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Faraday case to protect Kia models from keyless theft

Kia drivers can now buy a Faraday case that helps stop models with a keyless entry system from being hacked after Thatcham research indicated a possible issue with Proceed models.

The KiaSafe case

Available for new and used Kia models, the KiaSafe case has been developed to stop thieves using the so-called relay attack method for stealing cars whereby they use a device to obtain the frequency from the car key to enable them to start the car and drive it off.

The case acts in a similar way to a Faraday cage, helping to prevent keyless theft with a layer of metal within that blocks the device that thieves use.

The KiaSafe case is available from participating dealers as part of the handover process but can also be bought by existing owners for £9.99.

Kia’s ongoing work on vehicle security will also provide future vehicles with ‘sleep’ buttons on the keyfobs. Already available from Ford for its Fiesta and Focus models, the technology sees keyless functionality deactivated if the fob has been stationary for a certain amount of time, stopping thieves from being able to hack into the cars. Kia says it’s working on the technology for its vehicles and it will be offered “as soon as is feasible given production schedules and new model introductions”.

The move comes just a few months after the Kia Proceed was one of a number of new models launched in 2019 and rated as ‘poor’ under Thatcham’s new ratings, which evaluate vehicle security. Although the cars would have been rated as ‘good’ otherwise, Thatcham’s tests identified digital vulnerabilities on the keyless entry/start system.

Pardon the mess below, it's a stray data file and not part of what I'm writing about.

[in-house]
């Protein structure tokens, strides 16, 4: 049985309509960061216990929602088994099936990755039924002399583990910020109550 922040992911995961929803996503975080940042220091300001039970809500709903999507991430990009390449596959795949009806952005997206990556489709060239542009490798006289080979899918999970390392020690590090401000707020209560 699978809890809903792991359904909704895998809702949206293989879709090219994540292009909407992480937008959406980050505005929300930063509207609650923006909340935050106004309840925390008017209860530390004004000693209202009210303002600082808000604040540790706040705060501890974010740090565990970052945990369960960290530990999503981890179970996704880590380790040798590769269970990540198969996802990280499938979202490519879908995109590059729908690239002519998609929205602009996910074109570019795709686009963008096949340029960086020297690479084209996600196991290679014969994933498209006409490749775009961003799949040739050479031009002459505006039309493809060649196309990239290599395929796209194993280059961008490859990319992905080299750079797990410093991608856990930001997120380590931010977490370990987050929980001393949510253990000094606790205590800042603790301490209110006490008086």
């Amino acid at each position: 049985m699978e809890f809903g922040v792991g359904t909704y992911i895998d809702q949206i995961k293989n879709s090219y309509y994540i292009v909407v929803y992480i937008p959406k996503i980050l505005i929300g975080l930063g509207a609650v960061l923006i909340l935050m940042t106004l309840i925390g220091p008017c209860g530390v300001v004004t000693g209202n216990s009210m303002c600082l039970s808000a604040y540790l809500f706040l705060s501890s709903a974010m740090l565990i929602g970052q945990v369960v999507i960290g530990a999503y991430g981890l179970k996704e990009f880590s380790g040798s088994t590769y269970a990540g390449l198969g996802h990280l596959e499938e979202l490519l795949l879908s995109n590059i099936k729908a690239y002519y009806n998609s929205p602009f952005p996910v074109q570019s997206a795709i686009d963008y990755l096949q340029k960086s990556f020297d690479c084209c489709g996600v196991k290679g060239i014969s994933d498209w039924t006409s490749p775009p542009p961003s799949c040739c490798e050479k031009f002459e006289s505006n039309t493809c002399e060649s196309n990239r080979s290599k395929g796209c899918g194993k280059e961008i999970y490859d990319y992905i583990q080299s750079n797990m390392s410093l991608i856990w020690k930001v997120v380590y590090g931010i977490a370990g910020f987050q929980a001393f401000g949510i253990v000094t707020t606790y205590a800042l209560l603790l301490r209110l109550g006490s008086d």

Commenting on the new KiaSafe Faraday case and the brand’s work on ‘sleep’ buttons, Richard Billyeald, chief technical officer, Thatcham Research, said: “We welcome any proactive measures undertaken by carmakers to protect keyless systems. Although Faraday pouches are known to be effective in mitigating the risk of the relay attack, we look forward to the introduction of fixes to vehicles which don’t rely on active participation from the driver.”

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Natalie Middleton

Natalie has worked as a fleet journalist for 16 years, previously as assistant editor on the former Company Car magazine before joining Fleet World in 2006. Prior to this, she worked on a range of B2B titles, including Insurance Age and Insurance Day. As Business Editor, Natalie ensures the group websites and newsletters are updated with the latest news.